Linocut Block Printing For Beginners | David Miller | Skillshare
Play Speed
  • 0.5x
  • 1x (Normal)
  • 1.25x
  • 1.5x
  • 2x
7 Lessons (22m)
    • 1. Introduction to Linocut

    • 2. Linocut Tools

    • 3. The First Block

    • 4. Creating An Inverse

    • 5. Ink

    • 6. The First Print

    • 7. Linocut Wrap Up

  • --
  • Beginner level
  • Intermediate level
  • Advanced level
  • All levels
  • Beg/Int level
  • Int/Adv level

Community Generated

The level is determined by a majority opinion of students who have reviewed this class. The teacher's recommendation is shown until at least 5 student responses are collected.





About This Class

Linocut is a relief printmaking process that's accessible and easy to learn in a way that other printmaking techniques, such as silkscreen, are not.  With a few simple tools and an understanding of positive and negative shapes, one can make bold pop art designs that can be printed over and over with no decline in quality.  I'll take you through every step of creating our first linoleum block print, then do an example of a more complex print with multiple layers.  See you in class! 

Meet Your Teacher

Teacher Profile Image

David Miller

Multimedia Artist For Primordial Creative studio


I'm David, a multimedia artist in Phoenix, and my studio is Primordial Creative.  


I have always been interested in the visual arts from an early age- drawing, painting, and clay- but around my high school years I became interested in photography for the social aspect of involving other people, the adventure inherent in seeking out pictures, and the presentation of reality that wasn't limited by my drawing skills.


One thing in my work that has stayed consistent over the decades since then is I have an equal interest in the reality of the lens next to the fictions we can create in drawing, painting, animation, graphic design, and sound design.  As cameras have incorporated video and audio features, and as Adobe's Creative Cloud all... See full profile

Class Ratings

Expectations Met?
  • Exceeded!
  • Yes
  • Somewhat
  • Not really
Reviews Archive

In October 2018, we updated our review system to improve the way we collect feedback. Below are the reviews written before that update.

Your creative journey starts here.

  • Unlimited access to every class
  • Supportive online creative community
  • Learn offline with Skillshare’s app

Why Join Skillshare?

Take award-winning Skillshare Original Classes

Each class has short lessons, hands-on projects

Your membership supports Skillshare teachers

Learn From Anywhere

Take classes on the go with the Skillshare app. Stream or download to watch on the plane, the subway, or wherever you learn best.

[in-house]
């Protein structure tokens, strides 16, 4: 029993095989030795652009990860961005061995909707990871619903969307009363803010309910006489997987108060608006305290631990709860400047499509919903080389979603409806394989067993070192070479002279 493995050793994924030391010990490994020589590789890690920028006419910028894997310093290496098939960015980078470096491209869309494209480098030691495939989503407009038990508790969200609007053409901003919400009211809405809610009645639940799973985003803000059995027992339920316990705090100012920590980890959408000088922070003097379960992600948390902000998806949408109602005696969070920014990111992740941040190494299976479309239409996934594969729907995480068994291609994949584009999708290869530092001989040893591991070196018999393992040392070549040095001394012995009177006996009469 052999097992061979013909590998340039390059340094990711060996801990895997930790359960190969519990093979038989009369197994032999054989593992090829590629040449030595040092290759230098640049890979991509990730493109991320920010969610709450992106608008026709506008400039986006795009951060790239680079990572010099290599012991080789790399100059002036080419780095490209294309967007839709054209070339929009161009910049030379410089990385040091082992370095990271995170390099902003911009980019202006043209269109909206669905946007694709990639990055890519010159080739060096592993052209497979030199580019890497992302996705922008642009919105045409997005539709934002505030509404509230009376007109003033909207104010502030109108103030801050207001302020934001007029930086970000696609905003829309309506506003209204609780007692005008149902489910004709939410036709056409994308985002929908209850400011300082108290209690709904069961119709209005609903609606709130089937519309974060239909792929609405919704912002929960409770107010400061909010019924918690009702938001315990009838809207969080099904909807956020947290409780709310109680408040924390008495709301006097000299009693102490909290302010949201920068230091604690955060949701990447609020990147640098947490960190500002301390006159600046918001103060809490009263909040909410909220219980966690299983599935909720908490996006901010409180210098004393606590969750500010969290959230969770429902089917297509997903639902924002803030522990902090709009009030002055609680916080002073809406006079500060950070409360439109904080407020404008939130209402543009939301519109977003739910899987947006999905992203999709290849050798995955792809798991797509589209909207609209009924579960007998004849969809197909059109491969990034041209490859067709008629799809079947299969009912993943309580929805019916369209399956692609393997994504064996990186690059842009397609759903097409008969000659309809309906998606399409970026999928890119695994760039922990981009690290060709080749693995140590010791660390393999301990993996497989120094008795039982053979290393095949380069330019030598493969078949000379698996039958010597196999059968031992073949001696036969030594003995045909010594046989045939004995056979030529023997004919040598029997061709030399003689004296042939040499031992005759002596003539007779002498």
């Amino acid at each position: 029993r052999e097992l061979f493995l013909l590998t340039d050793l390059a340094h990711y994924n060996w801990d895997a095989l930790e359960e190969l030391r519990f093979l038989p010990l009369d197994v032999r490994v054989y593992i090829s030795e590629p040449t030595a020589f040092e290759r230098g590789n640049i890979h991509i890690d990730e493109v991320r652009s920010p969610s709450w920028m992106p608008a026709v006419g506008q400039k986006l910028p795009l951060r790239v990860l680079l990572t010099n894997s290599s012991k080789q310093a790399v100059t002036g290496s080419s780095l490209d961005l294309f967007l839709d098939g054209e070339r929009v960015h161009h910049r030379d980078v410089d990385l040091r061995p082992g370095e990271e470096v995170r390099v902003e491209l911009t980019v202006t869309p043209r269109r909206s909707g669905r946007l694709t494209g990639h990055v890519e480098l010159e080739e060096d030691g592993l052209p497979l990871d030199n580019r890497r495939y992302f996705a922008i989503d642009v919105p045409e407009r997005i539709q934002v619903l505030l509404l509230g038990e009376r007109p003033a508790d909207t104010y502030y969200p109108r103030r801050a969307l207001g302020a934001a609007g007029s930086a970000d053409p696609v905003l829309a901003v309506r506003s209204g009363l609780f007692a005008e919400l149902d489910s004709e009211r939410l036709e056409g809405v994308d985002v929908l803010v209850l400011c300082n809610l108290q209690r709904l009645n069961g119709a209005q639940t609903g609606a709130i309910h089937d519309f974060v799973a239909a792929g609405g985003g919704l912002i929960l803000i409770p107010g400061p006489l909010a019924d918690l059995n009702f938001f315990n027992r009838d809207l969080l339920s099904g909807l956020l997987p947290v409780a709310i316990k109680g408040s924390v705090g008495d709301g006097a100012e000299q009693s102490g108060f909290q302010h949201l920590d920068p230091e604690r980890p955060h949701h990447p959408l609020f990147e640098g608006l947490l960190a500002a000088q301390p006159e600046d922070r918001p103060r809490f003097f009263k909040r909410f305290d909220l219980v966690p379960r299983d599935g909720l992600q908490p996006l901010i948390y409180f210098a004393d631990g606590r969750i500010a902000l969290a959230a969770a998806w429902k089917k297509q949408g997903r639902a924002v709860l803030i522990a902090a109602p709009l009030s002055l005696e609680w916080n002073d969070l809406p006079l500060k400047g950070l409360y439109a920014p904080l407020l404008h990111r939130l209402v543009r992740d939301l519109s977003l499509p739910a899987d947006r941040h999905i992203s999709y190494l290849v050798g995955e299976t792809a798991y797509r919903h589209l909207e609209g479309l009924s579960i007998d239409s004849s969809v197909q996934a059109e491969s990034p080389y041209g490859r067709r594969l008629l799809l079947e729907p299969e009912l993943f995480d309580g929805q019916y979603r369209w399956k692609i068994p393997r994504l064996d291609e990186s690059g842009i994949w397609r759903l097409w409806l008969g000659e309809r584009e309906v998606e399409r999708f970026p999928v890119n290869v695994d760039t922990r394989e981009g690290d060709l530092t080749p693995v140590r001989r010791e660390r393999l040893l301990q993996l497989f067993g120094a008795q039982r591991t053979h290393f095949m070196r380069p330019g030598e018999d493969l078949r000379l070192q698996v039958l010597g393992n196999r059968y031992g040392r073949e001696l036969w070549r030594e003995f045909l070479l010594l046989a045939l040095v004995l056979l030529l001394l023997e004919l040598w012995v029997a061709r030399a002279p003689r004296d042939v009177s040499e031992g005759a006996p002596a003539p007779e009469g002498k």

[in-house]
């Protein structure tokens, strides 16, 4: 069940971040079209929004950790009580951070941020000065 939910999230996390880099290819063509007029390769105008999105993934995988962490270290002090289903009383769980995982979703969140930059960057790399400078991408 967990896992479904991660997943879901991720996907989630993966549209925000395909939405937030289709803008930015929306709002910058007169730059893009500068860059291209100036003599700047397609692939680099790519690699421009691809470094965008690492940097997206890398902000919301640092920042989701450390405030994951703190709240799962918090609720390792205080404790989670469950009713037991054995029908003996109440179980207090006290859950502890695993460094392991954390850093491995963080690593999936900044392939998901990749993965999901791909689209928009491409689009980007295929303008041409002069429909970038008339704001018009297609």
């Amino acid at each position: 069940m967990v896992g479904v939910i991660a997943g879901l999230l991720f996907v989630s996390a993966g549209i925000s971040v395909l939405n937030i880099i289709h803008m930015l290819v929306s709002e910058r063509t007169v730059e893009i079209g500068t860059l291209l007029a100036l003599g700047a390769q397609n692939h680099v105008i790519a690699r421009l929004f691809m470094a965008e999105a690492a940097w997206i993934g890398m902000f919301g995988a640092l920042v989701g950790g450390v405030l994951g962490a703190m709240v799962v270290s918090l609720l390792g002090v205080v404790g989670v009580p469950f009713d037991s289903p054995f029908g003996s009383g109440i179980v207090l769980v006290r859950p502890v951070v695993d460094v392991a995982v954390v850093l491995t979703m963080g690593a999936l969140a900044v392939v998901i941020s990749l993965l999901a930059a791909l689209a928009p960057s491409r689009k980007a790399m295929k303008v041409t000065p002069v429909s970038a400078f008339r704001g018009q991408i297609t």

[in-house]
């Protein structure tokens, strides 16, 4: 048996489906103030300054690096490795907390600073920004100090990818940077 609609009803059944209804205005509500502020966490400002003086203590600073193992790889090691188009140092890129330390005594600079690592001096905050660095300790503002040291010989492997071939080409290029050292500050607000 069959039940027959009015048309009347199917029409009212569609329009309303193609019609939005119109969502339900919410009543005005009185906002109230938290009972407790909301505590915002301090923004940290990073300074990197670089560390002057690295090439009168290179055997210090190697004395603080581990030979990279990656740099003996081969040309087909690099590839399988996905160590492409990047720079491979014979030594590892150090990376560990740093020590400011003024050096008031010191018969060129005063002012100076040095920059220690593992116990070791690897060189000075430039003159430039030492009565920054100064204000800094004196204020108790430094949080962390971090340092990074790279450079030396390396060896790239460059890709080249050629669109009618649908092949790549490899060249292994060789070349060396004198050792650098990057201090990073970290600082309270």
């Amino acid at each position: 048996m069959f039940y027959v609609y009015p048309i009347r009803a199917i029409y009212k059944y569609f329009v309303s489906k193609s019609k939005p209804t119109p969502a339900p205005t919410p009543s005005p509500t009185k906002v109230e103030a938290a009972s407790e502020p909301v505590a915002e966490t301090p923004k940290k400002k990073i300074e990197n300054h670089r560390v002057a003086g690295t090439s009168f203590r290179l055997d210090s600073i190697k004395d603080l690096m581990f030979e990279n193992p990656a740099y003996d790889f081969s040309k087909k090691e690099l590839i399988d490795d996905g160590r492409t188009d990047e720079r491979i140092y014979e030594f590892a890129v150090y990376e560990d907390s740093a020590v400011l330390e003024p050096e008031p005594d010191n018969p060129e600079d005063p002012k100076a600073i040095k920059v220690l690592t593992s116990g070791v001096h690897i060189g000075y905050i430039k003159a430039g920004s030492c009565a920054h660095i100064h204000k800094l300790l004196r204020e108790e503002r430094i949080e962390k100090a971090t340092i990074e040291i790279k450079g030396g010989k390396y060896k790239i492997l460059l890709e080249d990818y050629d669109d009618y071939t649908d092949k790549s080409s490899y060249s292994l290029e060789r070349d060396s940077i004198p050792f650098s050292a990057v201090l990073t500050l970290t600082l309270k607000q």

1. Introduction to Linocut: Hello there. I'm David Miller, multimedia artist in Phoenix. Want to welcome you to this course? Linoleum block printing. Call it linear cut. It's a form of relief. Printing linoleum is something that has been around since the late 18 hundreds, and artist started using it in the early 19 hundreds to do block printing. Uh, it's an easier surface to carve into than wood. It's a little bit tougher and harder than rubber. So right in between there. Generally, the process involves you carvings, linoleum, laying a piece of paper on to sum it up. The process involves making your carving in this flat linoleum surface. You think it Leeson paper on top for tight contact. Pull the paper off and you have a print. Now. I just told you how to do it in 20 seconds or less, but there's a lot of find details. There are a lot of ways we can do things a little more clever and interesting than what I just summarized for you. With that out of the way, let's begin 2. Linocut Tools: so we have our linoleum blocks. Here they come in a variety of sizes. You got little guys to buy three that are essentially stamp sized, five by eight really big ones. And it's good that they come in a variety of sizes because this way, you can mix and match things that go on your final winner Cut prints. For example, if I wanted to create a little cut print that was justified by eight size, but I wanted to have, ah, smaller element like an animal in it that's not going to take up this whole amount of space . I cut my background here, and then I cut my animal on this small block and they'll merge into the final print that way. And I'm not wasting money buying blocks that I'm really gonna cut small sections out of. This is the carving tool. This is by speedball, and it has a few different carvers in it. You unscrew the ends and you can pluck things out right here. They are sharp, so, you know, it's kind of like working with anything super sharp. You want to make sure that your surface doesn't slide around. They do sell pads that have friction, and you can place your block on top of that when you're carving on a table. Usually I carve larger blocks so they're less likely to slide around. But these little guys you really gotta watch out for. If you're holding a block in your hand and the carving tool, it doesn't take much for this thing slide and the carving tool to potentially hit you in the hand. You gotta be really careful about that, so I'll go ahead and put all my carving tools in the back here, keep them nice and safe. One of the ways that you can make life easier for yourself is to warm up the linoleum block before you carve it, and you can just warm it up in the oven for like five minutes on two degrees. Whatever it makes this softer, that's gonna help you with this carving tool. Otherwise, it's not that difficult process, and we'll see some of that in the few minutes for doing your initial designs. You certainly can just go right on to the block with a pen or a Sharpie or a pencil and car from there. But if you want to create something based off of a design, and you created a computer photograph, some other kind of reference material. You'll probably want to hook yourself up with this graphite paper, and this is something that when I was very young and people that typewriters, we utilize these a lot to make duplicates carbon duplicates of things that you typed or drew on. But all it is is this thin material. You place it on top of your linoleum block, you take whatever you feel like transferring onto it. You can use a pen or any other kind of hard object. Draw directly on your paper, and this transfers that image onto your block. I'm making you look really easy, and it is really easy to transfer something. But the overall design of your block is the thing you need to pay attention to, because this is going to be what most printmaking is. It's either got anchor. It doesn't have ink. It's an either or situation. So you look at a photograph like this that I pulled from a magazine, and there's all kinds of colors, all kinds of tonalities. What is getting what color you know? Is it everything that's kind of dark, like her clothes and her eyebrows and her eyelashes, her eyes and her hair. Is that all going to be one color and my going for multiple blocks? This is a layered design element that if you're used to just working with photography, if you used to just working with regular pencil drawing, you have to think a little bit differently than working with those tools. So later on, I'll show you how I designed that kind of stuff in a computer, using photo shop and other kinds of tools. For very, very basic printmaking, though, we're just going to draw straight on suit blocks and designed from there, So let's get started. 3. The First Block: Okay, guys, I'm gonna do to three by four blocks. So two colors Good place to start Is something with a skull in it. As a lot of my art has kind of noirish horror vibes to it. Whenever you learn a new skill, it's good to practice with, ah, kind of art or subject matter that you're familiar with. So you're not overthinking what you're going to do? I'm drawn skulls. Since I was maybe, like, five years old. I always liked him in art, and a lot of my drawing is contour style. That's why I'm not picking up my marker. It would be good to have some detached teeth. I know for this one, I'm gonna leave these areas and these areas I am going to carve out I'm putting exes because that's reminding me what's getting carved kind of like in illustration comics. If somebody pencils out a page and they know what area is gonna be black, they don't need to fill it in completely black. On the initial artwork, they just put exes, and that lets the colorist or the printer know that that is the area that has no color to it. Now that I have my 1st 1 I can do the carving, and then I can scamp that onto my 2nd 1 and that will let me know where exactly this skull fits in reference to whatever I put on the second block. When you put your tool and make sure it's nice and tight anything, Luso fall apart. Maybe cut into the wrong part of your linoleum or cut into you neither of which you want to have happen. The first tool to use is the one that's gonna take out the largest amount of linoleum, and you can worry about the details getting, you know in between these teeth, for example. Ah, little bit later. For now, I just want to take out large chunks, and you don't have to cut very deep because ultimately you're going to roll this with ink and it's on Lee going to hit the uppermost surface. I don't need to cut all the way down to this court board material. As with anything you do with the sharp object, make sure that you're carving away from you, not towards your hand or towards your body. Also, make sure when you're carving, say, I have to go this direction. I've got a part that I don't want to carve their. So fetter too have it away from me. Just in case I get overzealous and cut into something that I don't want to cut. Once you taking care of the big stuff, you could switch to a smaller gouge on your cutting tool. This is gonna get the details that are close to the lines of drawing. Also in certain sections where I have just drawn a line in such as around his teeth. I'm going to gouge out those areas because, of course, just printing the block with my marker on is not going to actually place those details on the final piece. I need to make sure I get in there with small gouge. 4. Creating An Inverse: So I have my preliminary carving of the skull and I'm ready to print. If this is the only thing I want to print, I tend to like to work in layers, and I am going to create another little cut print that goes around the skull and has a little bit of texture to it. So there will be a contrast. It'll be a two color print if you are going. Teoh, do this yourself. There's a little bit of planning involved when you want to work with layers. In the case of my skull says I drew it directly onto the block, cut it on the block. Never had another drawing to reference. I'm going to do a quick rubbing with a piece of printer paper, and that printer paper will have an impression of the skull on it. Uh, I just need to align this paper to a new little block, something that's the same size as my original. So the alignment is correct, and then I'm going to use my carbon paper and a pen to transfer the basics of my skull onto this new block. So when I cut that one, I get the inverse of my skull. I'm going toe have everything that is the skull cut out of this block rather than leave the skull on it. If you were planning this ahead of time, ways that you could create layers could involve designing your artwork in something like Photoshopped or procreate. Thes are applications that utilize layers inherently. You can draw original artwork on a single piece of paper and then utilise the carbon paper to transfer it onto various linoleum blocks. But designate different areas as what's going to be in color and what's not. You can have an original art piece that has your various color shapes, tonalities on it and then simply trace certain areas of that artwork on two different sheets of paper that you transfer onto your linoleum block. And this is similar to the method of color separation that printers use. So there's a variety of ways of transferring layers of art on two different blocks that you will then a line for your final print. When I carved the inverse of this skull, I decided Teoh Makesem textured marks in the areas around it looks a little bit like rain, but the reason for that is, I have subscribed to the philosophy that one of the things that's engaging about artwork is seeing different kinds of mark making. So this could be variable line with this could be marks that are made with one type of tool versus another kind of tool, by the idea is that it's more visually engaging for the viewer toe have multiple kinds of marks within whatever peace it is you're doing, whether it's a comic illustration, a painting, linear cut prince so on and so forth. 5. Ink: Now we'll talk about think for a moment. There is Inc that is specified for block printing. It's not a good idea to just slap on acrylic paint or something onto these blocks because the viscosity is different. Acrylic paint, for example, is very thick. If you try to use this process like you would a stamp with acrylic paint. Ah, you're just going to end up with big, blotchy bits of paint all over the place. So I am utilising block printing ink this Brandis speedball. It's the easiest to find. In my estimation. I'm also including two mediums that I'm mixing in with my ink. One is an ink extender, and the other isn't Inc retarded. Er, so the retard er stops the ink from drying out so fast, and the extender sort of boost the amount of color that you're going to get out of your ink bottle. You don't have to use a lot of ink when you think your little block, but because it is very thin, it will dry super quickly, and I recommend using water soluble inks not for the kind of print and create, but the cleaning process of your blocks. If you utilize on oil based ink, it's a little more difficult to clean, a little more toxic for the environment. So you have the option between oil based inks and water soluble inks. I'm recommending using water soluble inks and mixing in these mediums to get the most out of your ink purchase. 6. The First Print: so no ready to ink are blocks, and my blocks are small enough that I can utilise them as stamps or I can have them flat on their back and put the paper on top. When you're working with much larger blocks, you're pretty much going Teoh, have them stationary flat on their back and place the paper on top of them. The paper that I'm printing onto is a smooth Bristol paper. There's a lot of printmaking papers out there that are more ideal for any of this kind of work, things that have, like cotton based to them that are more absorbent. But I'm going to use Bristol because much like the speedball block printing inks, it's a really common product, easy to find and good when we are doing our preliminary prints with this material. One of the beautiful things about block printing, of course, is that once you have the blocks, you can make as many additions as you want. That block is not going to get worn out unless you leave the block somewhere where it will get destroyed over time, like in your backyard. I'm going to put my ink on this Styrofoam paper plate and mix in some of the retired er and the extender. I'm gonna mix it with a little stick. It's kind of up to you. What you mix it with don't have to go out and find the specific stick. Of course them to roll my Breyer until the Breyer is charged with ink. Go ahead and ink my block. Make sure the ink is hitting all the areas in this example. I am over inking it, and you're going to see the results of what happens when you have too much ink on the block . It's going to create this sort of webbed Inc texture when you pull your print off and he's not gonna look very good. I'm matching the corners of my paper with the block so I can try and achieve some form of registration. When I do my next print, this paper is not cut to size. I can cut it to size after the fact, but you are welcome to cut everything down to the size. You need it if you're going to mix different size blocks, that's a much more complicated process than if you're working with two blocks that are the same as I am with my skull and my inverse of the skull. So I printed two of the skulls and I'm going to go ahead and get a different ink. I'm gonna try and mix colors so I can get a little bit of a Grady Int something that isn't so flat looking all the way across, and I'll go ahead and print two of my backgrounds. The reason why I'm doing this for this tutorial is because I want to see what it looks like . If I print the inverse first, then the skull and what it looks like when I print the skull first, then the inverse. And what I discovered in this process is that one my inverse is cut too tight. There's too much space that easily overlapped with skull. So in the two prints, I did where the skull came first, then the inverse. It kind of barged in and the skulls territory in a way that I'm not really happy with. Some people might find this pretty cool, but my original concept involved, they're being a little more space around the skull. Little more separation between the skull and its inverse. When I stamped the skull onto the areas where the inverse was. I was able to tell that I needed to shift it over just a little bit to get it within that pocket within that blank space within my composition. And I'm a lot happier with how these turned out. Luckily for future prints, it's an easy fix for me to cut a little more space on the inverse so the skull can rest more comfortably. I also need to make some adjustments in my registration. How I have that paper's lined up when I'm making more than one print. Now, if you work in linen cut over time, you're gonna build up a library of images of blocks that you have. And one of the cool things about having this library is you can mix and match them. So I'm using a flower that my wife created for on addition of cards she made. And then I have my skull print, and I'm able to duplicate the flowers as many times as they need to. I'm able to duplicate the skulls as many times as I need to to create their own composition , and I'm even able to double up the inks. In the case of some of these flowers, I'm going to put a different color right on top of the previous print. I'm not really worried in this particular instance about registration matching. Exactly. In fact, having them off registration means that I'm gonna have part of the Plan B one shade part of the plant. Be another shade. I think that's pretty cool approach. In the case of the skull, my initial print wasn't great, so I went ahead, Inc. The skull again with a different color over late it to get this doubling effect. The fact that you can do a duplicate print with off registration is actually one of my favorite things about the print making process. And the most famous printmaker of the 20th century, Andy Warhol utilize this technique a lot to get this unique vibration that really brought the image to life Very rarely. It used black in my printmaking now because I find that black deadens the composition. Also, if you're working with printmaking colors, you can purchase some really pop art colors that leap off the page, and when they mix side by side on a print or in the case of or in the case of rolling the inks out, you can get some pretty fascinating Grady INTs and marbling effects when you do it correctly. 7. Linocut Wrap Up: guys, Thanks for sticking through the linoleum block printing course. This is a process that I find very meditative, very relaxing, and the only real dangerous part. Watch yourself around. There was cutting tools once you have your block or your seven blocks, if you take care of these guys, you can print stuff 10 years from now. Just a swell as you print them today. Try not to store them outside. Any sort of heat or extreme cold will warp your linoleum block. And then it's not gonna be a flat surface, and there is a whole lot you could do with that. And consider if you made a bunch of little ah little cut prints that were just elements that you used in a larger composition, maybe you could take those at remix them. You know you have flowers that you used. For one thing, you can use those flowers. And another thing. There's a lot more than you can do besides making a single carving, making a few prints off of it. Calling it done. I think whenever you think big and you try to push yourself with new things, you're gonna get new ideas on top of those new ideas, and that's how you end up making great work. Ultimately, once again, thanks for your time. Check out the rest of my tutorials. Got a whole lot on visual art, the Adobe creative suite, sound editing, video editing ways that you can progress as a creative human being. Talk to you next time.